Patrick J. Crank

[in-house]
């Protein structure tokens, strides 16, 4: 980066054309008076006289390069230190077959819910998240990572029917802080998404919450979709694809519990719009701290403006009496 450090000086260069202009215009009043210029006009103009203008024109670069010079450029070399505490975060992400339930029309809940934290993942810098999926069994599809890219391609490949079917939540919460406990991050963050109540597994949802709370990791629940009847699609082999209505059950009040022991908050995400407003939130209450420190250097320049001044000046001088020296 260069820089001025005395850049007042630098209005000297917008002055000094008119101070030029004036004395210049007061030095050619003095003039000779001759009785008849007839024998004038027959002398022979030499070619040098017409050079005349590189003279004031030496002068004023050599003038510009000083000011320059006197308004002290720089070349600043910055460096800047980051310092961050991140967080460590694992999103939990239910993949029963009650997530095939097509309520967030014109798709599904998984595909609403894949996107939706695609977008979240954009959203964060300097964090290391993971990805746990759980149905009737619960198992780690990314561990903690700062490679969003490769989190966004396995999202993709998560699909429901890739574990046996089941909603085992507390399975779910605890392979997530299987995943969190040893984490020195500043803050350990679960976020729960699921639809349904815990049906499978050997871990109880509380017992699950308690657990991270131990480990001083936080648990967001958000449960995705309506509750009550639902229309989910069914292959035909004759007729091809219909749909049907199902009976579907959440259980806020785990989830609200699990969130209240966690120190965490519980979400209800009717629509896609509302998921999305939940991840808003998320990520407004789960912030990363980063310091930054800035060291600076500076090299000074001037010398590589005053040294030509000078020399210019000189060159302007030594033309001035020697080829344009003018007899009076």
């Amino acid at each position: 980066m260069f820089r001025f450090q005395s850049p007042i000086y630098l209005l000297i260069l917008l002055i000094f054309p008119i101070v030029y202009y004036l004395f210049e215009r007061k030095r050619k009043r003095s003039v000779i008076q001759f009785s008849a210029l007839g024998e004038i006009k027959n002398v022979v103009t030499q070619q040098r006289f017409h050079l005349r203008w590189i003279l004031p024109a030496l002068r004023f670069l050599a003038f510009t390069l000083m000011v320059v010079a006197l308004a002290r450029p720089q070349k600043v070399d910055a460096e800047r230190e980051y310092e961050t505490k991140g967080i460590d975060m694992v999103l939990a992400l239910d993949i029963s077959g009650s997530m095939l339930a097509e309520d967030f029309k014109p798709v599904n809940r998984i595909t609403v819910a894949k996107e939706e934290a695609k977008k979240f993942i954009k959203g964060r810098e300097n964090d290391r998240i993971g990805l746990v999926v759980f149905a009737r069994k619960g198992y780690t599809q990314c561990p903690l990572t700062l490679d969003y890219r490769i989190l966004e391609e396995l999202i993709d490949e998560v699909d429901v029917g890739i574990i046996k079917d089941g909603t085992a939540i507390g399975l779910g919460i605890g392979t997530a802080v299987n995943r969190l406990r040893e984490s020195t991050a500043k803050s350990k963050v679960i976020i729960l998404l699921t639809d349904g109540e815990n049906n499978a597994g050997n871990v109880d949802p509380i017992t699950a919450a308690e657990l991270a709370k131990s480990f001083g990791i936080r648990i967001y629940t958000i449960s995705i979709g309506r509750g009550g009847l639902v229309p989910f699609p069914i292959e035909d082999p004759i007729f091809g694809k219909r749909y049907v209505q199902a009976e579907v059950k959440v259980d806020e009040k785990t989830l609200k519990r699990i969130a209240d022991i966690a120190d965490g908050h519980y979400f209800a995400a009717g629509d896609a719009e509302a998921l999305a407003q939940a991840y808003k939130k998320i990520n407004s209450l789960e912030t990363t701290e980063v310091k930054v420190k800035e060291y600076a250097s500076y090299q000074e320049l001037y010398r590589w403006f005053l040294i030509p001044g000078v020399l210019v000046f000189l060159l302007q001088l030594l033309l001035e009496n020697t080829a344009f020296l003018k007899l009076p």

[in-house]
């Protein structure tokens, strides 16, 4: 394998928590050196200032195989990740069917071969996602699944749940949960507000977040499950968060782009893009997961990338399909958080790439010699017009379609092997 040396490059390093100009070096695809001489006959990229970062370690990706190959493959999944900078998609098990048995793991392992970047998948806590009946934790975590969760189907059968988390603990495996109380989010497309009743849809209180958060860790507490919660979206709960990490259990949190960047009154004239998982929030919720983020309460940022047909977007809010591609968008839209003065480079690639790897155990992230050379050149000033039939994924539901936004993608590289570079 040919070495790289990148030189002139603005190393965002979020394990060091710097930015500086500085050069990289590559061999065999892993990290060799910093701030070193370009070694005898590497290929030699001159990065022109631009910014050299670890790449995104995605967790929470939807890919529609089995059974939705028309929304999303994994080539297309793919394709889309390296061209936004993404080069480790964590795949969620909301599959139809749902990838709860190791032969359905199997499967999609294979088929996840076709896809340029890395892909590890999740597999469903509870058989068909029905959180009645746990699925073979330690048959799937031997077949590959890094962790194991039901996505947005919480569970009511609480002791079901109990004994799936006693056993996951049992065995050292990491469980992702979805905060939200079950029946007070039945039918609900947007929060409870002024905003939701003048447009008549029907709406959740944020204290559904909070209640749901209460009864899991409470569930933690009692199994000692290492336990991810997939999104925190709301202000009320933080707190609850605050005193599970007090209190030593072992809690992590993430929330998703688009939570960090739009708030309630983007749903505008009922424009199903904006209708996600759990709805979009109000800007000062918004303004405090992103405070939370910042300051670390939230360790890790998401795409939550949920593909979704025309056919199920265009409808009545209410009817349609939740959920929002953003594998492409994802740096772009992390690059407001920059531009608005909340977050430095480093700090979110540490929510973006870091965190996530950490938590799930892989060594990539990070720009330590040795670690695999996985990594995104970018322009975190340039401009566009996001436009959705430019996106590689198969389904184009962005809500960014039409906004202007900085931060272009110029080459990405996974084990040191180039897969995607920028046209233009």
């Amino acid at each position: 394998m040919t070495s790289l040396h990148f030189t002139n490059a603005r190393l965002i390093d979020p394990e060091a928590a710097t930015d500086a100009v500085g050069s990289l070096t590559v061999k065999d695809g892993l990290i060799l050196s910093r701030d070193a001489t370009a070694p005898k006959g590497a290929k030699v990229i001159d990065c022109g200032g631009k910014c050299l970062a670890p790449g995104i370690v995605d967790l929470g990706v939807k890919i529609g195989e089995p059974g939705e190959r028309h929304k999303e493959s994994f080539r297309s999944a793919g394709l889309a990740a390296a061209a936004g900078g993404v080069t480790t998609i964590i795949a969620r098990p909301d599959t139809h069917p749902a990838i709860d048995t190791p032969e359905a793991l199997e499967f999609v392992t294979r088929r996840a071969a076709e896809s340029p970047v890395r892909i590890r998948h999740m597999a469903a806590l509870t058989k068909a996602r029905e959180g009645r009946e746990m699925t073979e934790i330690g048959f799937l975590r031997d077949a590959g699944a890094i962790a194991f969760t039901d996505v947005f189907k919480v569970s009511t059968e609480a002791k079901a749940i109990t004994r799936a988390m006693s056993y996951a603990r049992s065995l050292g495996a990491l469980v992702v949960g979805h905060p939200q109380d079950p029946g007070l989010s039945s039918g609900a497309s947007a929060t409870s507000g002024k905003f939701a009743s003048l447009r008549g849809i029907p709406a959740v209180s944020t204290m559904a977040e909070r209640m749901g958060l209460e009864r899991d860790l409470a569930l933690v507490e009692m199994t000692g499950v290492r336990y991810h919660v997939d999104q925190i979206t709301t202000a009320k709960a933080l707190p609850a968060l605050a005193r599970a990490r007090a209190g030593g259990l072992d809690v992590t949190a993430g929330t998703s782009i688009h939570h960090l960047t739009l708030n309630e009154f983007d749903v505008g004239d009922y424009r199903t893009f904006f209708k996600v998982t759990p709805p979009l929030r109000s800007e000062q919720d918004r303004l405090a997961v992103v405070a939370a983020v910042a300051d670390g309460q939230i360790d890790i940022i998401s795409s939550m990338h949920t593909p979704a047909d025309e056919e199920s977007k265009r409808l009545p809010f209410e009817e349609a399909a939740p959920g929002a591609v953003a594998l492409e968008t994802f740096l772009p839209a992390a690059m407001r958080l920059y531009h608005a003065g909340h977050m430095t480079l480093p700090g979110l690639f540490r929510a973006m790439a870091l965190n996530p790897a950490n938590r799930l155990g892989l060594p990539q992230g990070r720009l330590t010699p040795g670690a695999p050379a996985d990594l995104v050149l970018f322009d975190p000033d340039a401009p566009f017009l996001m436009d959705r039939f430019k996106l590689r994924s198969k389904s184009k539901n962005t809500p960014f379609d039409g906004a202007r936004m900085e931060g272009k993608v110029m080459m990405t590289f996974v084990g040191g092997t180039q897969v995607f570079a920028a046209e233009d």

CHEYENNE -- Wyoming Attorney General Patrick J. Crank looks to be on a collision course with the state's legislature over his opposition to a popular form of gambling. Crank recently wrote that so-called "fruit machines" popular in bars and restaurants in the Gillette area are "illegal gambling devices." The company that distributes the machines, Black Hills Novelty, began pulling the machines a few days ago. The "Fruit Bonus 2000" machine, which look like video slot machines, lets players deposit money and win tickets that can be redeemed for food and drink. Crank wrote last week that even after modifications are made to the machines, "officials in Texas and Missouri have found them to be purely games of chance." But the Wyoming House appears intent on clawing back at least one of Crank's other gambling prohibitions. Lawmakers yesterday gave initial approval to a bill that would effectively undermine Crank's 2004 ban on poker-playing in the state's public establishments. The bill would exclude the income restaurants and bars make from selling drinks and food to gamblers from the definition of "gambling profits." Crank originally ruled that such gambling was illegal if it was profitable, including indirectly through increased business. Evoking Wyoming's image as a wild-west settlement, the Wyoming Lodging and Restaurant Association said allowing patrons to gamble in bars and restaurants "is a tradition in Wyoming."